Menu Flyout

Ecological Zoology

Course Number: 
BIO-332
Minimum Credits: 
4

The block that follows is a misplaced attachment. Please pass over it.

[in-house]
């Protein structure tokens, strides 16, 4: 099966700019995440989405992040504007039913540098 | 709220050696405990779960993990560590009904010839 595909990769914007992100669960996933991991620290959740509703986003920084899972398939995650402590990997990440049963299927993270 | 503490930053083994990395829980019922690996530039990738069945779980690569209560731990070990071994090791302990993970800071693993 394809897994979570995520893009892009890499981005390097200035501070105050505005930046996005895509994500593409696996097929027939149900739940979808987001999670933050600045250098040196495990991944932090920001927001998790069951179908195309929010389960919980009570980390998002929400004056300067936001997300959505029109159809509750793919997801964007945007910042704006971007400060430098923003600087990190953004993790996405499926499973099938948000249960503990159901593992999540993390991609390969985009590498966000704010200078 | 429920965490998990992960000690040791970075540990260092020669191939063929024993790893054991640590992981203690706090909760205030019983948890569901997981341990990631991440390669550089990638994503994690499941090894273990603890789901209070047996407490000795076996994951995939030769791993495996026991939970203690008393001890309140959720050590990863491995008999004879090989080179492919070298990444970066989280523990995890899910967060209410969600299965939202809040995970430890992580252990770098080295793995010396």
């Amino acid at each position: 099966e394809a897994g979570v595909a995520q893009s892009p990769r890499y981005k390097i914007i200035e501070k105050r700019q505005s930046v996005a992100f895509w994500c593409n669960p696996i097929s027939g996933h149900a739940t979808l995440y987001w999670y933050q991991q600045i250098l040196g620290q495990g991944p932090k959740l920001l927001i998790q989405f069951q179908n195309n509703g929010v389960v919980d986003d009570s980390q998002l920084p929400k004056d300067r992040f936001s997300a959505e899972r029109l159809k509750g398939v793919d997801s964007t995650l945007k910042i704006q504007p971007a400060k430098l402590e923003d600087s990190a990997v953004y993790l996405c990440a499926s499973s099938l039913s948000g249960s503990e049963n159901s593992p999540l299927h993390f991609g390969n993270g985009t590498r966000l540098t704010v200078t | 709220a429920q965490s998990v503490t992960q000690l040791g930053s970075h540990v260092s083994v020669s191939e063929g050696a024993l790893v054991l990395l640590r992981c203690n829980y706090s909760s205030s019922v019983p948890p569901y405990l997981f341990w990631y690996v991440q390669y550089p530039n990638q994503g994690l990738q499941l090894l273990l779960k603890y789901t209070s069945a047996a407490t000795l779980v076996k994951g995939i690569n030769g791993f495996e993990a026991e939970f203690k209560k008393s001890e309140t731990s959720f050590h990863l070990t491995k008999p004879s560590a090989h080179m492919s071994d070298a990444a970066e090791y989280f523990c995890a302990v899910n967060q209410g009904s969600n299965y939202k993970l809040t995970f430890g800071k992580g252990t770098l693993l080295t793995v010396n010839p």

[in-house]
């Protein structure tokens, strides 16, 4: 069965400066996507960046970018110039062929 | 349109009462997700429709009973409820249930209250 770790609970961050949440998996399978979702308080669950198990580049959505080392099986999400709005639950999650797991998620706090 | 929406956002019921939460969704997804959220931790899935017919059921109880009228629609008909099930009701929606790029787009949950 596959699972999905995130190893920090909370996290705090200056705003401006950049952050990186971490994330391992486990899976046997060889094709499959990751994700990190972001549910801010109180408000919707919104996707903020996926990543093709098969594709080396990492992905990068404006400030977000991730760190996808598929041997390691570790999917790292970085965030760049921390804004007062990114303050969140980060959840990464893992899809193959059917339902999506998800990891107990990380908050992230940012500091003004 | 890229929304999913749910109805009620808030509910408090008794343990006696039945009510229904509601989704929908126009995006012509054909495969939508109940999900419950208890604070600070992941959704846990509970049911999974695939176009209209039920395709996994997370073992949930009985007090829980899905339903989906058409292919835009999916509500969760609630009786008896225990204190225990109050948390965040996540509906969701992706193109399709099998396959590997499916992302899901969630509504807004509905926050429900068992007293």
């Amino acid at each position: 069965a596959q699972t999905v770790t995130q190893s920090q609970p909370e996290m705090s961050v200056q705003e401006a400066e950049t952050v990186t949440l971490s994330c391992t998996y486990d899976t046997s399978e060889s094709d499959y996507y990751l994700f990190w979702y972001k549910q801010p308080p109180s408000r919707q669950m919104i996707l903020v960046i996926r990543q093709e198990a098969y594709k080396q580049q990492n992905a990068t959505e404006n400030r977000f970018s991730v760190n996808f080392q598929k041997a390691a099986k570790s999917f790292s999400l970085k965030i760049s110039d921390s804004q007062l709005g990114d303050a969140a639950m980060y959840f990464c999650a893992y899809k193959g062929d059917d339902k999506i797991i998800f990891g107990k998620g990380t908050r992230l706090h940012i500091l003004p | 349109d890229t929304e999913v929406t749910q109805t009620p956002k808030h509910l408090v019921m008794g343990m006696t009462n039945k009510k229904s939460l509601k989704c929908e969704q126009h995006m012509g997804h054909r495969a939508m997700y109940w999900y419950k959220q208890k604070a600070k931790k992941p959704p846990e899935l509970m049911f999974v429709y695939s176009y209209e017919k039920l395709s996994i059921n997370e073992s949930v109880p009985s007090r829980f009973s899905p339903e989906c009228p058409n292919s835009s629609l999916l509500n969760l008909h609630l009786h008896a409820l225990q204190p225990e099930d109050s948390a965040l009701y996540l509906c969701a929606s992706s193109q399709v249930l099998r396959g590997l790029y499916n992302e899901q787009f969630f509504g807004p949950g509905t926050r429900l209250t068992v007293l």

Ecological Zoology is the study of strategies employed by species in the animal kingdom ranging from sponges to cheetahs to survive in their environment. These strategies involve complex interactions with both biotic and abiotic components of an ecosystem. This course uses animals to understand ecological interactions and the ecological interactions to understand animal biology. Students will learn basic zoological classification systems and how the ecology of an organism influences where an organism fits into this classification system. In addition, students will learn the basic tools used to sample and study animal populations with an emphasis on prairie and freshwater ecosystems. In the service learning portion of the lab, students will collect and analyze data for local environmental interests. Upon completion of this course students will be able to identify and classify major groups of animals, identify animal guilds and discuss how species function in an ecosystem, recognize how the environment influences animal evolution, understand ecosystem process at all ecological scales (individual, population, community, ecosystem). In addition students will be able to compile, analyze and interpret scientific lab experiments.